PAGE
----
Having HIV appears to increase the risk of sudden sensorineural hearing loss, at least among younger patients, researchers reported.
Compared with HIV-negative controls, people living with HIV who were 35 or younger had double the risk of sudden hearing loss, according to Yung-Song Lin, MD, of Taipei Medical University in Taiwan, and colleagues.
But, in a retrospective population-based cohort, there was no significant difference between the groups for people 36 or older, Lin and colleagues reported online in JAMA Otolaryngology-Head & Neck Surgery.
Up to 44% of HIV-positive people have a chronic hearing impairment, for a variety of reasons, Lin and colleagues noted. Sudden sensorineural hearing loss in HIV-positive people, on the other hand, has been reported occasionally but there are no case series or cohort studies of the condition in those with the virus.
To help fill the gap, they looked at medical records from the country's national health insurance system on a cohort of 8,760 HIV-positive people diagnosed between Jan. 1, 2001, and Dec. 31, 2006.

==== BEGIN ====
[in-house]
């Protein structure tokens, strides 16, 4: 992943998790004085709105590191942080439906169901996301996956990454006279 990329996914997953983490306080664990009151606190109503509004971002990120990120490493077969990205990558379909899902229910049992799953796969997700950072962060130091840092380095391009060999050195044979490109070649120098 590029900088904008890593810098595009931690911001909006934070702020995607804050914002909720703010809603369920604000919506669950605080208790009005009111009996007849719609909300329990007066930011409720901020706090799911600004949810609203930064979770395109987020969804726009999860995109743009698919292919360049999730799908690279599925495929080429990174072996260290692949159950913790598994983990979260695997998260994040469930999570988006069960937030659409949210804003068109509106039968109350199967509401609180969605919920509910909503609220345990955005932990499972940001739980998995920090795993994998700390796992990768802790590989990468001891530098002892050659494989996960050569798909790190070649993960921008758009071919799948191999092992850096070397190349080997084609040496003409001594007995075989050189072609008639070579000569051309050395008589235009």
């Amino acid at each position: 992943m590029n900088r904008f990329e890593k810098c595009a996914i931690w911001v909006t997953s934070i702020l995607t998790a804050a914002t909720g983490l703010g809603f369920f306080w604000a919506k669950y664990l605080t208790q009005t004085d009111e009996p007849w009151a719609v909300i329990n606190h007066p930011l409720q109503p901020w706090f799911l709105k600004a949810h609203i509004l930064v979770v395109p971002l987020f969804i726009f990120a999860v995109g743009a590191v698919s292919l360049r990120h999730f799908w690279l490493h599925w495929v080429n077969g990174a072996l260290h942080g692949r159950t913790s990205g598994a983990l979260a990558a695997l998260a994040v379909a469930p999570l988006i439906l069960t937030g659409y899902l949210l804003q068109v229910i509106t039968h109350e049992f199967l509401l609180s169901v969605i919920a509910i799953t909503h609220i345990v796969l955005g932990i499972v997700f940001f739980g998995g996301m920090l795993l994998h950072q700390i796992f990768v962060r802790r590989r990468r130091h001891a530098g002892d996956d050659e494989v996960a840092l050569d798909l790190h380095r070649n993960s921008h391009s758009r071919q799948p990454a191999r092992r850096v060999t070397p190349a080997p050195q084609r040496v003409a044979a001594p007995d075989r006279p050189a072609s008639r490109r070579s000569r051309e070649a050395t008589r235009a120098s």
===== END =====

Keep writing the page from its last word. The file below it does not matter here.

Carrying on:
For comparison, they included 43,800 people with other insurance claims but without HIV.
In Taiwan, Lin and colleagues noted, sudden sensorineural hearing loss is defined as loss of 30 decibels or more in at least three contiguous audiometric frequencies that develops over a period of a few hours to 3 days.
To account for the effect of age, the study cohort was divided into those 18 through 35, and those older than 35.
In the younger HIV-positive group, Lin and colleagues found, there were 11 cases of the condition in 25,439 person-years of follow-up. Among the younger controls, there were 26 cases in 130,722 person-years of follow-up.
By Michael Smith
Full Story - Medpage Today